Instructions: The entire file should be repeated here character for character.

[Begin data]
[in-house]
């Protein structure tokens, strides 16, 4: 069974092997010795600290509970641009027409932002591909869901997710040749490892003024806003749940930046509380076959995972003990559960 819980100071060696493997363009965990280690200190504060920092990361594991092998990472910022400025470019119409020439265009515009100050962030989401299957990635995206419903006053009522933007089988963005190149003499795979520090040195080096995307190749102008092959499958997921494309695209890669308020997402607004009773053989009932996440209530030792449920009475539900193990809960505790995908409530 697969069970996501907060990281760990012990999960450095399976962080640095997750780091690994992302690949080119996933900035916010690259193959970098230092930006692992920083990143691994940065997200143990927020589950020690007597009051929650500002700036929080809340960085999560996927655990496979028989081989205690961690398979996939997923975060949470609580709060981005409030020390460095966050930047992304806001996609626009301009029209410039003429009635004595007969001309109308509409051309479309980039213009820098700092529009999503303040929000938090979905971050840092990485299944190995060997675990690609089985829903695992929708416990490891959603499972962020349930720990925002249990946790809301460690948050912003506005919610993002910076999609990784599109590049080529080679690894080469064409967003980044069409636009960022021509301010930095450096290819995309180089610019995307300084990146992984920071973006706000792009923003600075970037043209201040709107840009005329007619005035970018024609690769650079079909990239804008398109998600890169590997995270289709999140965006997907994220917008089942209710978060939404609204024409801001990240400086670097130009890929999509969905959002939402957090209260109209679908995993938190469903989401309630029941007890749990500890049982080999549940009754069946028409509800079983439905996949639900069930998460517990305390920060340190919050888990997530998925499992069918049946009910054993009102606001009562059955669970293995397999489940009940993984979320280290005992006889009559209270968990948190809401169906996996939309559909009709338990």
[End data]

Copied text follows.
[in-house]
């Protein structure tokens, strides 16, 4: 069974092997010795600290509970641009027409932002591909869901997710040749490892003024806003749940930046509380076959995972003990559960 819980100071060696493997363009965990280690200190504060920092990361594991092998990472910022400025470019119409020439265009515009100050962030989401299957990635995206419903006053009522933007089988963005190149003499795979520090040195080096995307190749102008092959499958997921494309695209890669308020997402607004009773053989009932996440209530030792449920009475539900193990809960505790995908409530 697969069970996501907060990281760990012990999960450095399976962080640095997750780091690994992302690949080119996933900035916010690259193959970098230092930006692992920083990143691994940065997200143990927020589950020690007597009051929650500002700036929080809340960085999560996927655990496979028989081989205690961690398979996939997923975060949470609580709060981005409030020390460095966050930047992304806001996609626009301009029209410039003429009635004595007969001309109308509409051309479309980039213009820098700092529009999503303040929000938090979905971050840092990485299944190995060997675990690609089985829903695992929708416990490891959603499972962020349930720990925002249990946790809301460690948050912003506005919610993002910076999609990784599109590049080529080679690894080469064409967003980044069409636009960022021509301010930095450096290819995309180089610019995307300084990146992984920071973006706000792009923003600075970037043209201040709107840009005329007619005035970018024609690769650079079909990239804008398109998600890169590997995270289709999140965006997907994220917008089942209710978060939404609204024409801001990240400086670097130009890929999509969905959002939402957090209260109209679908995993938190469903989401309630029941007890749990500890049982080999549940009754069946028409509800079983439905996949639900069930998460517990305390920060340190919050888990997530998925499992069918049946009910054993009102606001009562059955669970293995397999489940009940993984979320280290005992006889009559209270968990948190809401169906996996939309559909009709338990």